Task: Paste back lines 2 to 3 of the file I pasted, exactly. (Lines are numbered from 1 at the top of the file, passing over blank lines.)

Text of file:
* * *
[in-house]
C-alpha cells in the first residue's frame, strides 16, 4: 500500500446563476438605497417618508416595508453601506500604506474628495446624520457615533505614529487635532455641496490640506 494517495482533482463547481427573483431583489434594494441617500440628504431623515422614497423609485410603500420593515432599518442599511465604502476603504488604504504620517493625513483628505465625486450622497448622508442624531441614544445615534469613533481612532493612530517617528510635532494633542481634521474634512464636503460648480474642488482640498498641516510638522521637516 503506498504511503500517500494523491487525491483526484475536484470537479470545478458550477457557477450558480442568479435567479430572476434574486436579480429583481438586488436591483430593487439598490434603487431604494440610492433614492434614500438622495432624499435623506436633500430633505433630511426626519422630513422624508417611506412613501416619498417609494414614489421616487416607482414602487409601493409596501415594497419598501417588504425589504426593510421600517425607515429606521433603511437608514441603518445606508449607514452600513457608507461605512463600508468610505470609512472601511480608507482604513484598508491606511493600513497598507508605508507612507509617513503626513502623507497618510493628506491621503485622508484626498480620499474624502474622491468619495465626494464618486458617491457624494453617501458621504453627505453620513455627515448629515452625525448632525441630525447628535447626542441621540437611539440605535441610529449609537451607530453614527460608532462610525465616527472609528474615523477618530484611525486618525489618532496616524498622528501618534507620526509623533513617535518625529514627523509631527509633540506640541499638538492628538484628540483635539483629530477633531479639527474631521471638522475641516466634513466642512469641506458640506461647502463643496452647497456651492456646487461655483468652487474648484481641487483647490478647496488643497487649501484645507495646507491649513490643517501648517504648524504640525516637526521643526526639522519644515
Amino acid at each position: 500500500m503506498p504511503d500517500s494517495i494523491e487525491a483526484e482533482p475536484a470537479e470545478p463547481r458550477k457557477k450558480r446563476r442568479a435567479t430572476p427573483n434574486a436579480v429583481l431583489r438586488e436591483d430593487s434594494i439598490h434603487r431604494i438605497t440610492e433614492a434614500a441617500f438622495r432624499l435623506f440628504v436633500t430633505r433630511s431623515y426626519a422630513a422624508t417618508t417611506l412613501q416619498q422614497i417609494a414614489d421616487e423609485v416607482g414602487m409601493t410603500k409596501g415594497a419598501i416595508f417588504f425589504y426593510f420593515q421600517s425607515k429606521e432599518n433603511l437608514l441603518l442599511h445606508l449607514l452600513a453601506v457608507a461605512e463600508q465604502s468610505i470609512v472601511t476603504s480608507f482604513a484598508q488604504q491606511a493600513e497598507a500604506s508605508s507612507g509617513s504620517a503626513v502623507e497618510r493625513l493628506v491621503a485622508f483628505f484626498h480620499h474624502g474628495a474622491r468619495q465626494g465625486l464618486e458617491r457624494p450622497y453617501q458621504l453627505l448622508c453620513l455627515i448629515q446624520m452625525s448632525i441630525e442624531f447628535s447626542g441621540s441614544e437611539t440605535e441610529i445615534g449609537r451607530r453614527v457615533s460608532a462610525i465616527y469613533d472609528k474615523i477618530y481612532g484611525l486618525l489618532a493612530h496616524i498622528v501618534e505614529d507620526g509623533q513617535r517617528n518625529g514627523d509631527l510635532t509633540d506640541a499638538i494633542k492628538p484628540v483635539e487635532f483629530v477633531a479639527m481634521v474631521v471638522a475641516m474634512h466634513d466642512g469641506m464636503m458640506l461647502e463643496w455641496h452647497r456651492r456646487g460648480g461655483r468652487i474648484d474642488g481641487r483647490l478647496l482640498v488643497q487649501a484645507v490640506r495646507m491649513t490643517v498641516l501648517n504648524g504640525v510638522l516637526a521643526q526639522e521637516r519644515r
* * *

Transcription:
C-alpha cells in the first residue's frame, strides 16, 4: 500500500446563476438605497417618508416595508453601506500604506474628495446624520457615533505614529487635532455641496490640506 494517495482533482463547481427573483431583489434594494441617500440628504431623515422614497423609485410603500420593515432599518442599511465604502476603504488604504504620517493625513483628505465625486450622497448622508442624531441614544445615534469613533481612532493612530517617528510635532494633542481634521474634512464636503460648480474642488482640498498641516510638522521637516 503506498504511503500517500494523491487525491483526484475536484470537479470545478458550477457557477450558480442568479435567479430572476434574486436579480429583481438586488436591483430593487439598490434603487431604494440610492433614492434614500438622495432624499435623506436633500430633505433630511426626519422630513422624508417611506412613501416619498417609494414614489421616487416607482414602487409601493409596501415594497419598501417588504425589504426593510421600517425607515429606521433603511437608514441603518445606508449607514452600513457608507461605512463600508468610505470609512472601511480608507482604513484598508491606511493600513497598507508605508507612507509617513503626513502623507497618510493628506491621503485622508484626498480620499474624502474622491468619495465626494464618486458617491457624494453617501458621504453627505453620513455627515448629515452625525448632525441630525447628535447626542441621540437611539440605535441610529449609537451607530453614527460608532462610525465616527472609528474615523477618530484611525486618525489618532496616524498622528501618534507620526509623533513617535518625529514627523509631527509633540506640541499638538492628538484628540483635539483629530477633531479639527474631521471638522475641516466634513466642512469641506458640506461647502463643496452647497456651492456646487461655483468652487474648484481641487483647490478647496488643497487649501484645507495646507491649513490643517501648517504648524504640525516637526521643526526639522519644515
Amino acid at each position: 500500500m503506498p504511503d500517500s494517495i494523491e487525491a483526484e482533482p475536484a470537479e470545478p463547481r458550477k457557477k450558480r446563476r442568479a435567479t430572476p427573483n434574486a436579480v429583481l431583489r438586488e436591483d430593487s434594494i439598490h434603487r431604494i438605497t440610492e433614492a434614500a441617500f438622495r432624499l435623506f440628504v436633500t430633505r433630511s431623515y426626519a422630513a422624508t417618508t417611506l412613501q416619498q422614497i417609494a414614489d421616487e423609485v416607482g414602487m409601493t410603500k409596501g415594497a419598501i416595508f417588504f425589504y426593510f420593515q421600517s425607515k429606521e432599518n433603511l437608514l441603518l442599511h445606508l449607514l452600513a453601506v457608507a461605512e463600508q465604502s468610505i470609512v472601511t476603504s480608507f482604513a484598508q488604504q491606511a493600513e497598507a500604506s508605508s507612507g509617513s504620517a503626513v502623507e497618510r493625513l493628506v491621503a485622508f483628505f484626498h480620499h474624502g474628495a474622491r468619495q465626494g465625486l464618486e458617491r457624494p450622497y453617501q458621504l453627505l448622508c453620513l455627515i448629515q446624520m452625525s448632525i441630525e442624531f447628535s447626542g441621540s441614544e437611539t440605535e441610529i445615534g449609537r451607530r453614527v457615533s460608532a462610525i465616527y469613533d472609528k474615523i477618530y481612532g484611525l486618525l489618532a493612530h496616524i498622528v501618534e505614529d507620526g509623533q513617535r517617528n518625529g514627523d509631527l510635532t509633540d506640541a499638538i494633542k492628538p484628540v483635539e487635532f483629530v477633531a479639527m481634521v474631521v471638522a475641516m474634512h466634513d466642512g469641506m464636503m458640506l461647502e463643496w455641496h452647497r456651492r456646487g460648480g461655483r468652487i474648484d474642488g481641487r483647490l478647496l482640498v488643497q487649501a484645507v490640506r495646507m491649513t490643517v498641516l501648517n504648524g504640525v510638522l516637526a521643526q526639522e521637516r519644515r